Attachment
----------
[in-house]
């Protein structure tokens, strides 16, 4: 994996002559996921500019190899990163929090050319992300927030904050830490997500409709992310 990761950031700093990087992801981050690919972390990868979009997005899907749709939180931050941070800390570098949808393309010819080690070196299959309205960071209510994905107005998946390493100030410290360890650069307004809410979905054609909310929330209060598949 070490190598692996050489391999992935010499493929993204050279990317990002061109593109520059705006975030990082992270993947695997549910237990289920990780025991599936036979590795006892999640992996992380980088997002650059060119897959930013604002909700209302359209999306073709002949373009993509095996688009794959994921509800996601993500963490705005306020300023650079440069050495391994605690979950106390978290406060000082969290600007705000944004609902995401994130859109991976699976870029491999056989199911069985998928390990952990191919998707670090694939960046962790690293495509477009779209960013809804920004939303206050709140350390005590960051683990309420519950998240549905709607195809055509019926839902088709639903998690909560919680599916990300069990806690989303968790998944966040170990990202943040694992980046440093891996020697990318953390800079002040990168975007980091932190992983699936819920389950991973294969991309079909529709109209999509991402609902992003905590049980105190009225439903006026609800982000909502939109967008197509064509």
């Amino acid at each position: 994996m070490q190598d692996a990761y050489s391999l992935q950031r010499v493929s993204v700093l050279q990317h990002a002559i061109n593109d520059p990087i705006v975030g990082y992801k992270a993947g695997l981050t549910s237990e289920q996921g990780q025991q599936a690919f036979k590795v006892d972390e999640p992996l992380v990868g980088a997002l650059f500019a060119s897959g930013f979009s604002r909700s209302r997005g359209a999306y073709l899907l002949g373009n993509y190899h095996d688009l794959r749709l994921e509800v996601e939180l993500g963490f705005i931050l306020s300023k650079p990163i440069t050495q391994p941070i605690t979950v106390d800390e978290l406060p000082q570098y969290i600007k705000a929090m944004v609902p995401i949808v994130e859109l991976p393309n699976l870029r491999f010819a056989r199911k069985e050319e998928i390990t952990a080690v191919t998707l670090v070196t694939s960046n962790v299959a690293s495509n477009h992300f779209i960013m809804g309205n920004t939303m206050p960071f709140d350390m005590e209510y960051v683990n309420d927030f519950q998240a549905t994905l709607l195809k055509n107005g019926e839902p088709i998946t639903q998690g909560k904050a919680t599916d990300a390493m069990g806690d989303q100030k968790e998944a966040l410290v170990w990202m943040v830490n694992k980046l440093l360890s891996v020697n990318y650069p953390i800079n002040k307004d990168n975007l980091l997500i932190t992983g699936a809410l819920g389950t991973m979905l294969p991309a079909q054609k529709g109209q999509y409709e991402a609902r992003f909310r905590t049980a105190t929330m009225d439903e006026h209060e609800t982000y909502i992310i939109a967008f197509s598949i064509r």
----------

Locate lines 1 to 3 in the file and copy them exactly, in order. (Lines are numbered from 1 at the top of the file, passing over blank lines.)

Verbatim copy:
[in-house]
């Protein structure tokens, strides 16, 4: 994996002559996921500019190899990163929090050319992300927030904050830490997500409709992310 990761950031700093990087992801981050690919972390990868979009997005899907749709939180931050941070800390570098949808393309010819080690070196299959309205960071209510994905107005998946390493100030410290360890650069307004809410979905054609909310929330209060598949 070490190598692996050489391999992935010499493929993204050279990317990002061109593109520059705006975030990082992270993947695997549910237990289920990780025991599936036979590795006892999640992996992380980088997002650059060119897959930013604002909700209302359209999306073709002949373009993509095996688009794959994921509800996601993500963490705005306020300023650079440069050495391994605690979950106390978290406060000082969290600007705000944004609902995401994130859109991976699976870029491999056989199911069985998928390990952990191919998707670090694939960046962790690293495509477009779209960013809804920004939303206050709140350390005590960051683990309420519950998240549905709607195809055509019926839902088709639903998690909560919680599916990300069990806690989303968790998944966040170990990202943040694992980046440093891996020697990318953390800079002040990168975007980091932190992983699936819920389950991973294969991309079909529709109209999509991402609902992003905590049980105190009225439903006026609800982000909502939109967008197509064509």
């Amino acid at each position: 994996m070490q190598d692996a990761y050489s391999l992935q950031r010499v493929s993204v700093l050279q990317h990002a002559i061109n593109d520059p990087i705006v975030g990082y992801k992270a993947g695997l981050t549910s237990e289920q996921g990780q025991q599936a690919f036979k590795v006892d972390e999640p992996l992380v990868g980088a997002l650059f500019a060119s897959g930013f979009s604002r909700s209302r997005g359209a999306y073709l899907l002949g373009n993509y190899h095996d688009l794959r749709l994921e509800v996601e939180l993500g963490f705005i931050l306020s300023k650079p990163i440069t050495q391994p941070i605690t979950v106390d800390e978290l406060p000082q570098y969290i600007k705000a929090m944004v609902p995401i949808v994130e859109l991976p393309n699976l870029r491999f010819a056989r199911k069985e050319e998928i390990t952990a080690v191919t998707l670090v070196t694939s960046n962790v299959a690293s495509n477009h992300f779209i960013m809804g309205n920004t939303m206050p960071f709140d350390m005590e209510y960051v683990n309420d927030f519950q998240a549905t994905l709607l195809k055509n107005g019926e839902p088709i998946t639903q998690g909560k904050a919680t599916d990300a390493m069990g806690d989303q100030k968790e998944a966040l410290v170990w990202m943040v830490n694992k980046l440093l360890s891996v020697n990318y650069p953390i800079n002040k307004d990168n975007l980091l997500i932190t992983g699936a809410l819920g389950t991973m979905l294969p991309a079909q054609k529709g109209q999509y409709e991402a609902r992003f909310r905590t049980a105190t929330m009225d439903e006026h209060e609800t982000y909502i992310i939109a967008f197509s598949i064509r």